Based on a concept by Tom Pearson, THE GRAND PARADISE is directed, designed, written and choreographed by Zach Morris, Tom Pearson, and Jennine Willett in collaboration with The Company: Erik Abbott-Main, Elizabeth Carena, Alberto Denis, Ashley Handel, Roxanne Kidd, Jeff Lyon, Rebekah Morin, Lauren Muraski, Marissa Nielsen-Pincus, Tara O’Con, Wil Petre, Joshua Reaver, Katrina Reid, Edward Rice, Ashley Robicheaux, Sebastiani Romagnolo, Jessy Smith, Tori Sparks, Niko Tsocanos, and Carlton Cyrus Ward. The production features production design by Zach Morris, Tom Pearson, and Jennine Willett, original music & sound design by Sean Hagerty, costumes by Karen Young, environment design Elisabeth Svenningsen, project management by Andrea Dohar Corbett, production management by Brittany Crowell, stage management by Kristina Vnook, and technical direction by Jordan Schulze.  It is produced in association with Bill Caleo and Zach Stern.

The full company of performers includes: Matthew Albert, Erika Boudreau-Barbee, Elizabeth Carena, Guilia Carotenuto, Elisa Davis, Alberto Denis, Benjamin Freedman, Lea Fulton, Amy Gernux, Joseph Harris, Julia Jurgilewicz, Roxanne Kidd, Madison Krekel, Justin Lynch, Rebekah Morin, Krista Morgenson, Zach Morris, Lauren Muraski, Taylor Myers, Marissa Nielsen-Pincus, Tara O’Con, Tom Pearson, Joshua Reaver, Katrina Reid, Edward Rice, Julie Seal, Bre Short, Jessy Smith, Bryan Strimple, Jeff Sykes, Jake Szczpek, Simon Thomas-Train, Niko Tsocanos, Carlton Cyrus Ward, and Jennine Willett.

Hailed as one of the foremost companies creating site-specific, immersive and experiential performance in the US, Third Rail Projects, led by Artistic Directors Zach Morris, Tom Pearson, and Jennine Willett, is dedicated to re-envisioning ways in which audiences can engage with contemporary performance. They have made work in New York, internationally, and abroad for over 15 years, and their long-running, award-winning work, Then She Fell, was named as one of the “Top Ten Shows of the 2012” The New York Times and acclaimed as one of the best theater experiences of 2013 by Vogue Magazine. Third Rail Projects has been the recipient of several prestigious awards, including New York Dance and Performance (Bessie) Awards for Then She Fell (2013) and Vanishing Point (2008). For more info, visit thirdrailprojects.com.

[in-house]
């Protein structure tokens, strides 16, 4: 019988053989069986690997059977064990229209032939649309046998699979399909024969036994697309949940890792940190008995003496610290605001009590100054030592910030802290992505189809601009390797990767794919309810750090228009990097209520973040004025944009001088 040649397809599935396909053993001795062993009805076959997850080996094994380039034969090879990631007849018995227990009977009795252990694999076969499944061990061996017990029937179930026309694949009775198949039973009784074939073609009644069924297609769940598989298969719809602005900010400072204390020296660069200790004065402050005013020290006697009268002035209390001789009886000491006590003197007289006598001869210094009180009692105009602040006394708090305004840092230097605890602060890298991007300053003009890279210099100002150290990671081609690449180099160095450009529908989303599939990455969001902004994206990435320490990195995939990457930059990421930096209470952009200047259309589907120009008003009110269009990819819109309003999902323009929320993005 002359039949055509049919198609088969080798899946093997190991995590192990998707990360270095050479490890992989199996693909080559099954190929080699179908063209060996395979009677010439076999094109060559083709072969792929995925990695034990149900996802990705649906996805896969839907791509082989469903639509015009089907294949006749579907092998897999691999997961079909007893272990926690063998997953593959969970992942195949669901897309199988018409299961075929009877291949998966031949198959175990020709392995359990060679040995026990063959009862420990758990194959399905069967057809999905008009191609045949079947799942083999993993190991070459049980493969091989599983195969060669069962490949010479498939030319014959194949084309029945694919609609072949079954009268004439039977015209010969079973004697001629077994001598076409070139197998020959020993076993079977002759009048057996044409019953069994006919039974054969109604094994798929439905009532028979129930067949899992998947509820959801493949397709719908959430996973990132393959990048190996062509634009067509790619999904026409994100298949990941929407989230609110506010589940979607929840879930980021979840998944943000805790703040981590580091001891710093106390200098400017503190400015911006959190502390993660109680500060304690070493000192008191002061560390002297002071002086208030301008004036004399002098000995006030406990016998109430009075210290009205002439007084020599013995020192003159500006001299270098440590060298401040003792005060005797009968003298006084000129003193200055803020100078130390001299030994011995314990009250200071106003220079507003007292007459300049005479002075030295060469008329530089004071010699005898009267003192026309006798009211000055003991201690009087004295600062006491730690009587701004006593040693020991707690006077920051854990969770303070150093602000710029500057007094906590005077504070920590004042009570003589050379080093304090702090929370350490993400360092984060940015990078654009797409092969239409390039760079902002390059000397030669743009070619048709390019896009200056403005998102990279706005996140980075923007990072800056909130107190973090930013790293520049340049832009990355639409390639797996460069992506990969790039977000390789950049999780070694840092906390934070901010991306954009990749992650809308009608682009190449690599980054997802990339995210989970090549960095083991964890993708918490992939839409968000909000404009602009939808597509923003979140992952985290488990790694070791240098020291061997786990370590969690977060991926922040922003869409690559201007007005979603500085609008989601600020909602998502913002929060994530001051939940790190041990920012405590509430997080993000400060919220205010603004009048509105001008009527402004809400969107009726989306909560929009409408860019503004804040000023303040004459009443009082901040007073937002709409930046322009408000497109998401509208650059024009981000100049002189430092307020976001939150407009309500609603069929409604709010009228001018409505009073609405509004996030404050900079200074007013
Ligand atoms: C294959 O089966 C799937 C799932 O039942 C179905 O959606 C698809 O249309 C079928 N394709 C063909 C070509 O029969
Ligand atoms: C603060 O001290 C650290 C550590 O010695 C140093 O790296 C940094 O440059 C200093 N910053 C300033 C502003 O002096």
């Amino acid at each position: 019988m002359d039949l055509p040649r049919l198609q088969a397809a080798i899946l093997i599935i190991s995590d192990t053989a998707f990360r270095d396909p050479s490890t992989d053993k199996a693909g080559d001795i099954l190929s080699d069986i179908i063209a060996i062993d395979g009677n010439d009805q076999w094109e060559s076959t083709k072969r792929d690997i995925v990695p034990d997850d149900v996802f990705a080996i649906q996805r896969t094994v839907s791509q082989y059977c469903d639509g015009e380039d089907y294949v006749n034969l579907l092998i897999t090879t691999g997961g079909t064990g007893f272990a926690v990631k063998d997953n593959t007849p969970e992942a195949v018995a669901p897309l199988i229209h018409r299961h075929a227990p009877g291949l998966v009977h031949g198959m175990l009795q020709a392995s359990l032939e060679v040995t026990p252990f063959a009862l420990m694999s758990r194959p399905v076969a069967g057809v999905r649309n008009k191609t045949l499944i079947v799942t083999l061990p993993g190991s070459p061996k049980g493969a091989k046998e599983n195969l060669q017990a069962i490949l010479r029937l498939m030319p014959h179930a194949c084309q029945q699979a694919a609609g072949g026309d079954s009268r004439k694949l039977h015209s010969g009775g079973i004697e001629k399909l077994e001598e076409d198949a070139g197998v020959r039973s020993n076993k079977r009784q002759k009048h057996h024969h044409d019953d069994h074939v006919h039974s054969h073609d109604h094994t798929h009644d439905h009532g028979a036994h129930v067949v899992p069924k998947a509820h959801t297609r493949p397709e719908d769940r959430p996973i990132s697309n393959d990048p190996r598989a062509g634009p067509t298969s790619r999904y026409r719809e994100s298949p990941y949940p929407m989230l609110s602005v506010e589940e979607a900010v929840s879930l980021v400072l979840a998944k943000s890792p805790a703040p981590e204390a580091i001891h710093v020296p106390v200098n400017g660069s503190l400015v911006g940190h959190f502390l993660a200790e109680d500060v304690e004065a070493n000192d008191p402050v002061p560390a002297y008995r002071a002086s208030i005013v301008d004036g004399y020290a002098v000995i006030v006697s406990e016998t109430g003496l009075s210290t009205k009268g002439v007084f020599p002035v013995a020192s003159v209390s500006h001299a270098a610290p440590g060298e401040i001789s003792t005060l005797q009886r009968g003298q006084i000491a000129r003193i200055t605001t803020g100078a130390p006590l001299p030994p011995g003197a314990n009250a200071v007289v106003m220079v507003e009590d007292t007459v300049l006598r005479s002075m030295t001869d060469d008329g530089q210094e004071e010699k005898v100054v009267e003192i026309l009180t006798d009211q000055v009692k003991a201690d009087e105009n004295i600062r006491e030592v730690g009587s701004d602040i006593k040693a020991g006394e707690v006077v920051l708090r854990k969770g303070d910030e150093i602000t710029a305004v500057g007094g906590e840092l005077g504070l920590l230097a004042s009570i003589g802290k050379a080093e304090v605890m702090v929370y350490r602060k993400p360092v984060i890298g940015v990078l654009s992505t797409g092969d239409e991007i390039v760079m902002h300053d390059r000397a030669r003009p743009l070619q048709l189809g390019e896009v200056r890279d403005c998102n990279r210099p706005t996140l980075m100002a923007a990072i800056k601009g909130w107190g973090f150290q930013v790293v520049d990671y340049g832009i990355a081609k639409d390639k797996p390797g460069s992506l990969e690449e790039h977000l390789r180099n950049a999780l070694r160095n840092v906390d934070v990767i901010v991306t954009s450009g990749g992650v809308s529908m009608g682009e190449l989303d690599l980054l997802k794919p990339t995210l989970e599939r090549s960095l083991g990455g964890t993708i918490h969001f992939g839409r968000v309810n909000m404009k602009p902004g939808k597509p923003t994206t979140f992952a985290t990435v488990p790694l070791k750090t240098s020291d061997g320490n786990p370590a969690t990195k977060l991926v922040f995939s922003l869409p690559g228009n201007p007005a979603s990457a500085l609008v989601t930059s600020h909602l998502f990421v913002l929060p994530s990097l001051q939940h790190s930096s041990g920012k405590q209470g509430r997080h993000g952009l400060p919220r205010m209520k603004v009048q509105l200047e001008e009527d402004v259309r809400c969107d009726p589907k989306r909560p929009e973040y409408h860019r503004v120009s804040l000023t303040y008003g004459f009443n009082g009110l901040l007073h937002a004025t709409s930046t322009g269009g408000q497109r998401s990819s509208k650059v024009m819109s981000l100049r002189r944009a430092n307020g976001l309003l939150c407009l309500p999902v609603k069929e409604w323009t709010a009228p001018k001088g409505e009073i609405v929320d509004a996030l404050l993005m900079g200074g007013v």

THE GRAND PARADISE runs thru December 31, 2016. Performances are Thursday – Sunday at 7:00pm, with 10:30pm shows on Friday and Saturday.. The Grand Paradise is located at 383 Troutman Street at Wyckoff Avenue in Bushwick, Brooklyn — just off the L train at Jefferson Street. Tickets are $110 – $135, available at http://www.thegrandparadise.com. Private events are also available; visit the website for more information. Performances begin promptly and there is absolutely no late admittance and no refunds. The show features nudity and adult themes, so admittance is strictly limited to audience members 18 years of age and over; all audience members must bring valid government-issued photo IDs. The performance lasts roughly 2 hours. Because of the immersive nature of this piece, audiences may be standing for significant periods of time over the course of the performance. Audiences are encouraged to wear comfortable shoes. This performance is not recommended for audience members who are not comfortable standing, walking or being alone. For more information call 718-374-5196.



Therapy?  Self Care?  A Night Out?  A Theatre Experience off the Beaten Path?  Perhaps a little bit of all of that.

Immersive theatre is not for the faint of heart.  If you are familiar with ‘Then She Fell’ you know that immersive theatre will get under your skin and perhaps even trigger you into reflecting on some thoughts that you were not willing to entertain on a night out with friends.  Be ready to be freaked out a smidge but also to have an experience you will live to tell.

Think hazy, hot and sweaty .  A late 1970s tropical resort. A fountain of youth that promises to quench your deepest longings.

When I got off the train at Jefferson in Brooklyn and turned a corner to lead me to a non descript door with a tiny lobby space where I had to drop off my purse, phone and jacket – I was already feeling naked and slightly deaf.  Fellow guests and I were ushered into a tiny hallway and were greeted by a video flight director who laid out the rules for the night in a Kubrick meets Chappelle cheeky delivery.